We have all too often homeschooled because it is right for us, more comfortable for us, easier for us, even necessary for us. It is all of those things of course, but it is also right and necessary for the world. It is also right and necessary for the poor. It is also right and necessary. Education is the responsibility of parentsnot just some parents, not just highly motivated parents, not just well connected, well prepared, well organized parents. Education is the responsibility of parents. Period.
Dr. George Grant from an article entitled Bringing in the Sheaves: Nurturing Parent-Directed Education in Our Inner Cities.
Do you know how to read? my four-year old friend seriously queried.
Yes, Chad, I can read, I responded just as seriously, desperately trying to suppress the smile that threatened to break through at any moment.
Good, he said rather matter-of-factly, because I have two library books and I was hoping you might read one to me. This first one may be too hard, but I think you can handle this one on pirates.
I probably can, I answered him, as we sat down on his bed to spend a delightful few minutes lost in the world of make-believe.
I smile every time I think about Chads question to me. How I take for granted the ability to read, and the precious gift of literacy. There are millions in our country today who would love to be able to take for granted the ability to read, but are functionally illiterate. The scourge of adult illiteracy is at an all-time high in our country. We know from studies like A Nation at Risk that not every school child can read either. Employers are painfully aware of this national crisis, as they are more frequently having to provide basic-skills training for their employees.
Can you imagine not being able to fill out a job application without help? Or not being able to lose yourself in a book just for the fun of it? Or not being able to pick up a newspaper and read it? Or not being able to read your Bible during the course of the day?
We, in the home-schooling community have a terrific track record when it comes to being literate and raising literate students. As parents, we have had to learn how to teach the invaluable skill of reading. We have labored through curriculum manuals, book fairs, and every conceivable phonics program to find just the right way to teach our children to become proficient readers. We can define words like phonemes, phonograms, and digraphswords we didnt even know existed in our lives before home schooling.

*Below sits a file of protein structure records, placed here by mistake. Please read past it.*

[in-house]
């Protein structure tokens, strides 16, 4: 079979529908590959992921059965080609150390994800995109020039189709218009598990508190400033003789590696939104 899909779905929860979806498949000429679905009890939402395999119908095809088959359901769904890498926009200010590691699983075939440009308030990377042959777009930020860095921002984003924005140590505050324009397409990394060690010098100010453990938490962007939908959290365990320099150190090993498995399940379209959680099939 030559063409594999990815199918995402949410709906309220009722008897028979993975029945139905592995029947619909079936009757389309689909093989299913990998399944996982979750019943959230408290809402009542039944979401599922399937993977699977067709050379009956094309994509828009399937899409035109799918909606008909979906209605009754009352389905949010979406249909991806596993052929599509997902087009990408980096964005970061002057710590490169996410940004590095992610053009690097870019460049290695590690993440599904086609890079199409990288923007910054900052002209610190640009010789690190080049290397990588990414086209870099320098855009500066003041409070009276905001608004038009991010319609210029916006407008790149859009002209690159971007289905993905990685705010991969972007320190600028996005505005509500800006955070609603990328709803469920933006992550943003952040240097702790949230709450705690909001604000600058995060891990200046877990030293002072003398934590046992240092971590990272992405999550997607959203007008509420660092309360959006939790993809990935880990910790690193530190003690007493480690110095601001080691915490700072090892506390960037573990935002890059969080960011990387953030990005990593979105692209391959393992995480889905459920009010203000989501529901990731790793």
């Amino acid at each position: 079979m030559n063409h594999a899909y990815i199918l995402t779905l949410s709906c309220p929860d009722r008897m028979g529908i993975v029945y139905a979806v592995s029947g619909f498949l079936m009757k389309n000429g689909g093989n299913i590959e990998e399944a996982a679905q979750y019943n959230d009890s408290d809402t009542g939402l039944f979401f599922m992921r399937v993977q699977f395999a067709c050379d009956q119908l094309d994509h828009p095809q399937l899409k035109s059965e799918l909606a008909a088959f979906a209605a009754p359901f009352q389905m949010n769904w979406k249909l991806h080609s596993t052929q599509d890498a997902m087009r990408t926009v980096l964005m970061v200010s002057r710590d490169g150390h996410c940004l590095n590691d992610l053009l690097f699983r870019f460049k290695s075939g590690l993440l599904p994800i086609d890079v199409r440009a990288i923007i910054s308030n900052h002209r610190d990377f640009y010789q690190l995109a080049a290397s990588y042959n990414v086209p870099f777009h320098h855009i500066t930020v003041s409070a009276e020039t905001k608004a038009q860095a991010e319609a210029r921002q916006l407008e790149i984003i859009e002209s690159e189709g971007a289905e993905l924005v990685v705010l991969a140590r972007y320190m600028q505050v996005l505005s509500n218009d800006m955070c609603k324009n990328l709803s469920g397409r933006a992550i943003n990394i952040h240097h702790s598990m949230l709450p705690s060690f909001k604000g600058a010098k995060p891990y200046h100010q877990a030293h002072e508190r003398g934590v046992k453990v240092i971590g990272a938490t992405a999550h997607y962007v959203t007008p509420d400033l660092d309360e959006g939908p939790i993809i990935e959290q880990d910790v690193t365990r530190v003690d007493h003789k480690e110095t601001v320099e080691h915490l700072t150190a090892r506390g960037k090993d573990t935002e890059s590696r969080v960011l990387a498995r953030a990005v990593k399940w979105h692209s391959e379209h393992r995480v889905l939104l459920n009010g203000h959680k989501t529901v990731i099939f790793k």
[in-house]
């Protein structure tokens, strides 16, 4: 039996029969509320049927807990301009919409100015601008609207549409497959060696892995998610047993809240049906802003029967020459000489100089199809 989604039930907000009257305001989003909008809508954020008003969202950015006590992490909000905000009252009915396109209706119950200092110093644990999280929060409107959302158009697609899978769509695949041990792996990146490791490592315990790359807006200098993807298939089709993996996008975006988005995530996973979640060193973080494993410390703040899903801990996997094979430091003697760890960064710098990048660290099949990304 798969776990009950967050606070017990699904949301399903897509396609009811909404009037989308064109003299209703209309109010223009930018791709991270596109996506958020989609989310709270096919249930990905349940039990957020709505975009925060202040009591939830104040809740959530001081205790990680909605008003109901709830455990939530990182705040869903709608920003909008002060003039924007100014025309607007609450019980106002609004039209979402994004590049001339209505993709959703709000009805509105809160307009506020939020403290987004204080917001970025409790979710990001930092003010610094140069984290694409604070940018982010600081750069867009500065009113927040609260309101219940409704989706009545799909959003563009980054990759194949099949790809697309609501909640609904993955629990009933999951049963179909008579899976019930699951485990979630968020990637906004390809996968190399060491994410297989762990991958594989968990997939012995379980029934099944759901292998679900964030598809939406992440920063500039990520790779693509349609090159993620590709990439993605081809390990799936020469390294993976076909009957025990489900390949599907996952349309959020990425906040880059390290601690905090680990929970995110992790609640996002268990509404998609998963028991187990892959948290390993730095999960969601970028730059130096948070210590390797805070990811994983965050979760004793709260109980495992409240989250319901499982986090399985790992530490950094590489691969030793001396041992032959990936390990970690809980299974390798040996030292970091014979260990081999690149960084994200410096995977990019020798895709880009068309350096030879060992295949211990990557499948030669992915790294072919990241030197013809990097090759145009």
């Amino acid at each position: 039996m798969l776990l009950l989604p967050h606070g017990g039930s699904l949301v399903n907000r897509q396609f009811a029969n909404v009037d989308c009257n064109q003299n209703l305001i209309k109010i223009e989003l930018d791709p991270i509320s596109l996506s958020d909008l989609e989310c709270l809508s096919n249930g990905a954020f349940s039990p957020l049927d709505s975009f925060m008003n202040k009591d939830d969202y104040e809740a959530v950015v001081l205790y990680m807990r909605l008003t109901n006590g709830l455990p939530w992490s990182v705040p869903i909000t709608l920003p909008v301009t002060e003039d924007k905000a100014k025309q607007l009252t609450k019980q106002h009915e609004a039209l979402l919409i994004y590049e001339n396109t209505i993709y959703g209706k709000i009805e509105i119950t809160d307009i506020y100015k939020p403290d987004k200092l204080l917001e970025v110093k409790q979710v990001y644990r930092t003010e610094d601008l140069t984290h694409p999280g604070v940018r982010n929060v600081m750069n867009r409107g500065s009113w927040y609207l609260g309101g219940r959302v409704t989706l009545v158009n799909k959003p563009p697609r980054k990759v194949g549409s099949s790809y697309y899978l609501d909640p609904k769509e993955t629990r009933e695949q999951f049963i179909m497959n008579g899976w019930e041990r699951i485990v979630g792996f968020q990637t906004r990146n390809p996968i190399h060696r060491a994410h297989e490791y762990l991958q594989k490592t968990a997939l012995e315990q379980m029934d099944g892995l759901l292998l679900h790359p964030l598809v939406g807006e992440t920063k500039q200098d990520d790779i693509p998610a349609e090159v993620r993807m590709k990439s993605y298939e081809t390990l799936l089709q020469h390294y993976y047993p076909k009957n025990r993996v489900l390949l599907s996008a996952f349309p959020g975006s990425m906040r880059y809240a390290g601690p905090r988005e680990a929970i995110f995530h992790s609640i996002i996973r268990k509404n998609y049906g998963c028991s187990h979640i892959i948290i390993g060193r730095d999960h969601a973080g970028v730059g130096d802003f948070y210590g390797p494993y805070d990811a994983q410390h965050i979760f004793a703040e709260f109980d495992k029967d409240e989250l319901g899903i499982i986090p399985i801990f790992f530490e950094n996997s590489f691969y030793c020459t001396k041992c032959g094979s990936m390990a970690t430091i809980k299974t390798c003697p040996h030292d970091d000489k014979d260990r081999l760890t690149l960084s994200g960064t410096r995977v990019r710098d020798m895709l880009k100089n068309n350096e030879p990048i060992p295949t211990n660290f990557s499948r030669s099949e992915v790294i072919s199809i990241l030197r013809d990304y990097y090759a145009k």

What should I do?
The ability to teach another person how to read is not a talent to be taken lightly. It is a desperately needed skill in todays world. Have you ever thought of taking this ability and using it to minister to someone outside of your immediate family? If not, please consider it now.
Why should I do it?
Why, you ask, should I add one more thing to a schedule that is already booked solid through the new millennium? The best answer I can give you is that it is the right thing to do. In Psalm 72, Solomon speaks of the righteous man and how he should deliver the needy when he cries for help, the afflicted also, and him who has no helper. Adults who cant read are needy, and probably afflicted. School-age children who cant read are needy.
God has equipped us.
God has blessed the home-schooling movement tremendously. Our numbers are growing exponentially; our test scores are amazingly high; our children are excelling socially because they have parents who love them and spend time with them; our high school graduates are going to the colleges of choice, and often on scholarship. The Lord has indeed blessed us, and through the act of home schooling, He has trained us and equipped us for service.
Make service a non-negotiable part of your school year.
I can tell you from personal experience that serving others together as a family is a joy beyond belief. Every year, as part of our home-school curriculum my children are required to be involved in serving others in some capacity. We must make service to others in our families, the church, and/or the community a priority, or it will never happen.
Make it a family affair.
For the six years we were involved in tutoring in an inner-city outreach program sponsored by my in-laws church. My father-in-law, my sons, my daughter, and I have been involved at various levels and in various capacities. Probably the greatest blessing has been developing a relationship with the precious student we tutored and her mother. They have become part of our lives, although we rarely saw them more than the once a week we spent tutoring them.
If we want our children to learn to serve Christ and others, they must see us serve. Tutoring is a great avenue for service because it is so desperately needed in todays world and, as home-schooling parents, we already know how to tutor. We dont have to learn any new skillsjust employ the ones we already have.
We can also model for thefamilies were involved with the necessity of parental involvement in the lives and education of their children. If you are interested in tutoring and arent quite sure where to start, call your church, local public library, or adult literacy council. Ask the Lord to provide the right child, adult, or family for you and your children to help. It is truly more blessed to give than to receive.
Zan Tyler is co-author of the book Anyone Can Homeschool and senior education editor for Crosswalk.com. She and her husband have three children and have been home schooling since 1984.